(The Center Square) - In response to a Supreme Court decision on Texas' near-abortion ban Friday, California Governor Gavin Newsom announced late Saturday that he would push for new legislation modeled after the Texas law to allow Californians to sue individuals who manufacture or sell assault weapons or ghost guns.
In a statement, Newsom expressed outrage over the Supreme Court's Friday decision not to block a Texas law that allows citizens to sue anyone who "aids or abets" an abortion after roughly six weeks and relies on private citizens for enforcement. Newsom said if this is the "precedent" the Supreme Court has set for states, then "we'll let Californians sue those who put ghost guns and assault weapons on our streets."
"If [Texas] can ban abortion and endanger lives, [California] can ban deadly weapons of war and save lives," Newsom tweeted on Saturday.
The governor said he plans to work with the state Legislature and Attorney General Rob Bonta to "create a right of action" that would allow citizens to seek injunctive relief and damages of at least $10,000 per violation "against anyone who manufactures, distributes or sells an assault weapon or ghost gun kit."
"If the most effective way to keep these devastating weapons off our streets is to add the threat of private lawsuits, we should do just that," Newsom said in a statement Saturday.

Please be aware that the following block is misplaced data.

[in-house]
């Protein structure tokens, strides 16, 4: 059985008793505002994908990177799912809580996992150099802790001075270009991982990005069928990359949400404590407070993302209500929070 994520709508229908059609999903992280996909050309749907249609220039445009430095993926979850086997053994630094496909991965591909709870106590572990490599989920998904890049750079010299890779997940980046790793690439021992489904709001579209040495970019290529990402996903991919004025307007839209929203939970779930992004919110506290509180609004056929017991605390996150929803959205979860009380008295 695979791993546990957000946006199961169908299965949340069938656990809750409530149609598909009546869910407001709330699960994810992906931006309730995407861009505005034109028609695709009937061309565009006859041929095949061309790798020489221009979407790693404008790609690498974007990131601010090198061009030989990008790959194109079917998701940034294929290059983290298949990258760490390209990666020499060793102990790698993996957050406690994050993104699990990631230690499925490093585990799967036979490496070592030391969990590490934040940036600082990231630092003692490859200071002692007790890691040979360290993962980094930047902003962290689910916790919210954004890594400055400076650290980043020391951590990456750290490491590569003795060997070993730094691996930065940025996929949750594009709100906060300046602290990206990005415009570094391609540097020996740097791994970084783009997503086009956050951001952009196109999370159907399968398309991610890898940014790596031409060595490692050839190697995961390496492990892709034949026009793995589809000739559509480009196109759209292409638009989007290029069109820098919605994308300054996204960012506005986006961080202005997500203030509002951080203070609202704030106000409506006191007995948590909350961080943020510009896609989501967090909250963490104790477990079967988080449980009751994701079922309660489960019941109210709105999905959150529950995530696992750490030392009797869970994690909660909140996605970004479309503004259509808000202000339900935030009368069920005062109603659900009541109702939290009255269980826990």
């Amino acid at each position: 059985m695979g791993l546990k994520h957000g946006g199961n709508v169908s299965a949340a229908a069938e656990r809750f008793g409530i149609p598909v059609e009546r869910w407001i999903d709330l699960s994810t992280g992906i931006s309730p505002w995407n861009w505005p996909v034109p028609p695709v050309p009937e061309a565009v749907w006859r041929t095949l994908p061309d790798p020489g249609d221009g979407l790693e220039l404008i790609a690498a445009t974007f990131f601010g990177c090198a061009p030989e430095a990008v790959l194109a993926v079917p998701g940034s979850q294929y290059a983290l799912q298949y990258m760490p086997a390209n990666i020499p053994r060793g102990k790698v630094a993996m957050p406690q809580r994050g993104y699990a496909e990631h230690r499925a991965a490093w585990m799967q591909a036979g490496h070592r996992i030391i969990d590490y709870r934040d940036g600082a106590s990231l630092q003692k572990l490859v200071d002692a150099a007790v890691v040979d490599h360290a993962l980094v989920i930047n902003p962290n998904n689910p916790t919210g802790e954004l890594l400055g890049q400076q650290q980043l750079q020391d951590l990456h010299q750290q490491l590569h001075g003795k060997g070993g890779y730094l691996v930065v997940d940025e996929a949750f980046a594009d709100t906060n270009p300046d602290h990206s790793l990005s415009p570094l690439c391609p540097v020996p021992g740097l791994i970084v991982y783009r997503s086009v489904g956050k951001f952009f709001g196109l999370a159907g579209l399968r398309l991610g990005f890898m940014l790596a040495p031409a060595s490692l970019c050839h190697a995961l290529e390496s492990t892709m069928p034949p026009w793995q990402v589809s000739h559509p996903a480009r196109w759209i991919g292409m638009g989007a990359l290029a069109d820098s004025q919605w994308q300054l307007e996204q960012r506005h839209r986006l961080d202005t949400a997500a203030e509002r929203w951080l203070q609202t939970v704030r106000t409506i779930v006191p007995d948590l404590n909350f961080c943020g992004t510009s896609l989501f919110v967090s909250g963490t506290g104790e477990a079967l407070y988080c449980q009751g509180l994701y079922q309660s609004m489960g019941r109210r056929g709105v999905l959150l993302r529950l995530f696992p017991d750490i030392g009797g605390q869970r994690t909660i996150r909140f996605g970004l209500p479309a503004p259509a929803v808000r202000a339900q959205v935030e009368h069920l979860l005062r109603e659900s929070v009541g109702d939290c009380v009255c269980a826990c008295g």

The governor's push to pass legislation restricting the manufacture and sale of assault weapons by allowing citizens to sue is a tactic some legal experts had predicted other states would deploy due to the Supreme Court's decision not to block Texas' abortion law.
Arguing against Friday's decision, Justice Sonia Sotomayor told the court that a decision to uphold the law would "clear the way" for more states to "reprise and perfect Texas' scheme in the future to target the exercise of any right recognized by this court with which they disagree."
In response to Newsom's pledge, the Firearms Policy Coalition Law, a public interest legal team that focuses on Second Amendment rights, said in a statement it was expecting lawmakers like Newsom to model gun laws after Texas' abortion law. With Newsom now pushing for the legislature to act, the FPC said it is prepared to seek litigation "in state courts and then up to the Supreme Court."
"If Gavin Newsom wants to play a game of constitutional chicken, we will prevail," the FPC said in a statement.
Still, others praised Newsom's pledge and voiced support for his efforts following Saturday's announcement.
"[Gov. Greg Abbott] signed a law that incentivizes bounty hunters and vigilantes to exploit Texas's lax gun laws and threaten or even kill pregnant women and abortion providers," Shannon Watts, founder of Moms Demand Action, a group that advocates to end gun violence, said on Twitter. "Grateful California's [Gov. Newsom] is proving the logical fallacy of Texas' deadly and dangerous law."
Further action on the governor's legislative push is not likely to take place before January 3, when lawmakers return to session in Sacramento.